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Alternatives to Merging SAS Data Sets … But Be Careful

Michael J. Wieczkowski, IMS HEALTH, Plymouth Meeting, PA

Abstract Example 1A:
/* Read data set #1 – zip/state file */
The MERGE statement in the SAS DATA STATES;
programming language is a very useful tool in LENGTH STATE $ 2 ZIP $ 5;
combining or bridging information from INPUT ZIP $ STATE $;
multiple SAS data sets. If you work with large CARDS;
data sets the MERGE statement can become 08000 NJ
cumbersome because it requires all input 10000 NY
data sets to be sorted prior to the execution of 19000 PA
the data step. This paper looks at two simple RUN;
alternative methods in SAS that can be used
to bridge information together. It also /* Sort by variable of choice */
highlights caveats to each approach to help PROC SORT DATA=STATES;
you avoid unwanted results. BY ZIP;
PROC SQL can be very powerful but if you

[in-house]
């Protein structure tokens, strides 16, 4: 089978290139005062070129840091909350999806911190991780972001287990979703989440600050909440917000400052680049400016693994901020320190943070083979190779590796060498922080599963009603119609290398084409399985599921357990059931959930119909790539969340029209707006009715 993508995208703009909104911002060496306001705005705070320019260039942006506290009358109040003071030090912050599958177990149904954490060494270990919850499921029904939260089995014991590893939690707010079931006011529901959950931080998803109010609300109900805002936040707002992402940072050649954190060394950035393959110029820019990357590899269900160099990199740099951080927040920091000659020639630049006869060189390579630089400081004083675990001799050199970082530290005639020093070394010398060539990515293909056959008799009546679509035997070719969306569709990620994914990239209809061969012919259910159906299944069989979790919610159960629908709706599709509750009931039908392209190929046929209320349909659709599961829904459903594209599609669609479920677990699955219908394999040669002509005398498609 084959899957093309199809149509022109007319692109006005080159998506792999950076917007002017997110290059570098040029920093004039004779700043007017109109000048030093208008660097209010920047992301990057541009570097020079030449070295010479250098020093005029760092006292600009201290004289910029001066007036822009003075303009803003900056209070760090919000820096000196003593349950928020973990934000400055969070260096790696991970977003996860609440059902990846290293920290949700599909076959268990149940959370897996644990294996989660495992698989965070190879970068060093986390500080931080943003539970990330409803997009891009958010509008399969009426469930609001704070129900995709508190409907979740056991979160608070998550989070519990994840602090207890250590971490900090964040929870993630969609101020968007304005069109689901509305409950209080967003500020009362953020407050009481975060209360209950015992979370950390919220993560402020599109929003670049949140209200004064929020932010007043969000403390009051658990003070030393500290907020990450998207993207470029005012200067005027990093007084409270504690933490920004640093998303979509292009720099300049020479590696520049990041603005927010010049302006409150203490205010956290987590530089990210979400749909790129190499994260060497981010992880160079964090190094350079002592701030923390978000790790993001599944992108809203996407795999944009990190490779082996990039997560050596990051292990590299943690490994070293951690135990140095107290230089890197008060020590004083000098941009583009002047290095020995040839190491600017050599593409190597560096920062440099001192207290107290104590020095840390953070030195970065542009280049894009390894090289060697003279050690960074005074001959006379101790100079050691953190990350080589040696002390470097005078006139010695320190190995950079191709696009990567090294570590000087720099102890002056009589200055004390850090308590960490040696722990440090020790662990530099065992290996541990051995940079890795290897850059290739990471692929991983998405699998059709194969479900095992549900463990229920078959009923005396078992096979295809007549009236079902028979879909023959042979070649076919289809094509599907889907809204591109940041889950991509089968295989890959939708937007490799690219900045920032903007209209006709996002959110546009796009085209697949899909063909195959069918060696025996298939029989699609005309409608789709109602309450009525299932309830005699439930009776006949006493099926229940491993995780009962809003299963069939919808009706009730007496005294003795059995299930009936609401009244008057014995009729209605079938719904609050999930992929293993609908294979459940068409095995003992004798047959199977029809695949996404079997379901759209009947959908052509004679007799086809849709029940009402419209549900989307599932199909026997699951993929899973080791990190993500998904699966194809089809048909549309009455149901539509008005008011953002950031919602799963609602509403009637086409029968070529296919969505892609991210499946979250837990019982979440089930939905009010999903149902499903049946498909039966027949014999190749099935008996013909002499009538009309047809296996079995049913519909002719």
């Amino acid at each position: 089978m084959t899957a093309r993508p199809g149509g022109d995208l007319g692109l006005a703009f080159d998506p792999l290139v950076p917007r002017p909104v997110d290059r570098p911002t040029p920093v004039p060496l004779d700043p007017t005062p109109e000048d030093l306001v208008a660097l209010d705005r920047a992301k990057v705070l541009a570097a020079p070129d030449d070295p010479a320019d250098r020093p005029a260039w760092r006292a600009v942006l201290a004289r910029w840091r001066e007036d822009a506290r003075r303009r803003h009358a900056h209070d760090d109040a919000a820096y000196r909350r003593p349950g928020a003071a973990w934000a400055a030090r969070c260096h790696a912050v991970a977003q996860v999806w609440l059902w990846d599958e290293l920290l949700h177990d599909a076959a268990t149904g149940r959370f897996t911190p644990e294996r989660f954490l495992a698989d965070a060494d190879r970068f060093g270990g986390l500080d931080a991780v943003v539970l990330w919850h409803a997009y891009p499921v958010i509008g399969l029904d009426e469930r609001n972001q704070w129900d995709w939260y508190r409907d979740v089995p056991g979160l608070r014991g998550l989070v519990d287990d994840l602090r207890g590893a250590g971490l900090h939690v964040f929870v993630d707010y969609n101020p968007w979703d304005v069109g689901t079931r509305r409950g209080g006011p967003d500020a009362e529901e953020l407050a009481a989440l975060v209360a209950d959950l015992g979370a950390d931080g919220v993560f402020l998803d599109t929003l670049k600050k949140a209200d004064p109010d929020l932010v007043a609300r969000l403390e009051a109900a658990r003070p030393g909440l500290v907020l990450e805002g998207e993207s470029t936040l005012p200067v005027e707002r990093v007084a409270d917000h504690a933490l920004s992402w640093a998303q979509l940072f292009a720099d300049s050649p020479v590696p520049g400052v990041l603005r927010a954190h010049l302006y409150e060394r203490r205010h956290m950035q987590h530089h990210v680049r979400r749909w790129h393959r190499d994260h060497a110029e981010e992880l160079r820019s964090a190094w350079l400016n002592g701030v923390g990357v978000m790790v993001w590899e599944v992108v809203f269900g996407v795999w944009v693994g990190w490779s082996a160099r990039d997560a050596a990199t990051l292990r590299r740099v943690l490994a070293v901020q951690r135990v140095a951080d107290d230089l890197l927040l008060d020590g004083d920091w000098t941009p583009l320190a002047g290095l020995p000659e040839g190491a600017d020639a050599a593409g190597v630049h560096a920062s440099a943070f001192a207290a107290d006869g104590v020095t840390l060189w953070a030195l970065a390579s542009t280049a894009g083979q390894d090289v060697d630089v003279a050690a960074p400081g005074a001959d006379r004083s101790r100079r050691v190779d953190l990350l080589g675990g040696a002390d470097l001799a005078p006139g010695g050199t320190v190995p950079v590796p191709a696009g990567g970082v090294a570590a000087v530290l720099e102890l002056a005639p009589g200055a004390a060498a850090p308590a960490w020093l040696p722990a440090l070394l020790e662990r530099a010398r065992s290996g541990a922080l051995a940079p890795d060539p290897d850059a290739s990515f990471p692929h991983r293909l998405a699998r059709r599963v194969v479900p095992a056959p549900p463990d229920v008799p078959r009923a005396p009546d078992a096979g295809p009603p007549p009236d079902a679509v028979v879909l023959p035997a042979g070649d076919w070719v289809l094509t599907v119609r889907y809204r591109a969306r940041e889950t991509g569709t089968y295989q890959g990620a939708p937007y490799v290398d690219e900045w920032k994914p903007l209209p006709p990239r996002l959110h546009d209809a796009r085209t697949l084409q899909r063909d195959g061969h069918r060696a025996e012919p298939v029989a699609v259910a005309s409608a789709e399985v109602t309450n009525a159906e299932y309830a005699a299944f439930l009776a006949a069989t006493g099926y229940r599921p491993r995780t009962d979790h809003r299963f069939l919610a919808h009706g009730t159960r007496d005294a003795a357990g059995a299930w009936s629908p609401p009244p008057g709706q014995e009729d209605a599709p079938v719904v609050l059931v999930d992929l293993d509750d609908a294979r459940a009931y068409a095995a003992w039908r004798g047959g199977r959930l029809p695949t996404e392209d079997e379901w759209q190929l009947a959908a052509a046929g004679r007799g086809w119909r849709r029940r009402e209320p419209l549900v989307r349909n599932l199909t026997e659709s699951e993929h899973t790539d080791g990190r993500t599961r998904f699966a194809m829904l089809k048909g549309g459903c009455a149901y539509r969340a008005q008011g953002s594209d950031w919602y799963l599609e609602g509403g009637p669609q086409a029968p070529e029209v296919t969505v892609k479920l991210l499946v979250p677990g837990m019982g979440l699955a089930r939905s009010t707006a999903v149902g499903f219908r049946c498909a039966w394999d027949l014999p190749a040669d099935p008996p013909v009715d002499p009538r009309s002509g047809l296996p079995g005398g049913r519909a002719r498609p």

are not familiar with SQL or if you do not /* Read data set #2 – zip/city file */
understand the dynamics of SQL “joins” it DATA CITYS;
can seem intimidating. The first part of this LENGTH ZIP $ 5 CITY $ 15;
paper explains to the non-SQL expert, the INPUT ZIP $ CITY $;
advantages of using PROC SQL in place of CARDS;
MERGE. It also highlights areas where 10000 NEWYORK
PROC SQL novices can get into trouble and 19000 PHILADELPHIA
how they can recognize areas of concern. 90000 LOSANGELES
The second section shows another
technique for bridging information together /* Sort by variable of choice */
with the help of PROC FORMAT. It uses PROC SORT DATA=CITYS;
the CNTLIN option in conjunction with the BY ZIP;
PUT function to replicate a merge. Caveats RUN;
to this method are listed as well.
/* Merge by variable of choice */
What’s wrong with MERGE? MERGE STATES CITYS;
Nothing is wrong with using MERGE to RUN;
bridge information together from multiple
files. It is usually one of the first options that PROC PRINT DATA= CITY_ST;
come to mind. The general technique is to RUN;
read in the data sets, sort them by the
variable you would like to merge on then The following output is produced:
execute the merge. Example 1A below
shows a match merge between two data OBS STATE ZIP CITY
sets. One contains zip codes and states, the 1 NJ 08000
other contains zip codes and cities. The 2 NY 10000 NEWYORK
goal is to attach a city to each zip code and 3 PA 19000 PHILADELPHIA
state. 4 90000 LOSANGELES
Notice above that the merged data set
shows four observations with observation 1
having no city value and observation 4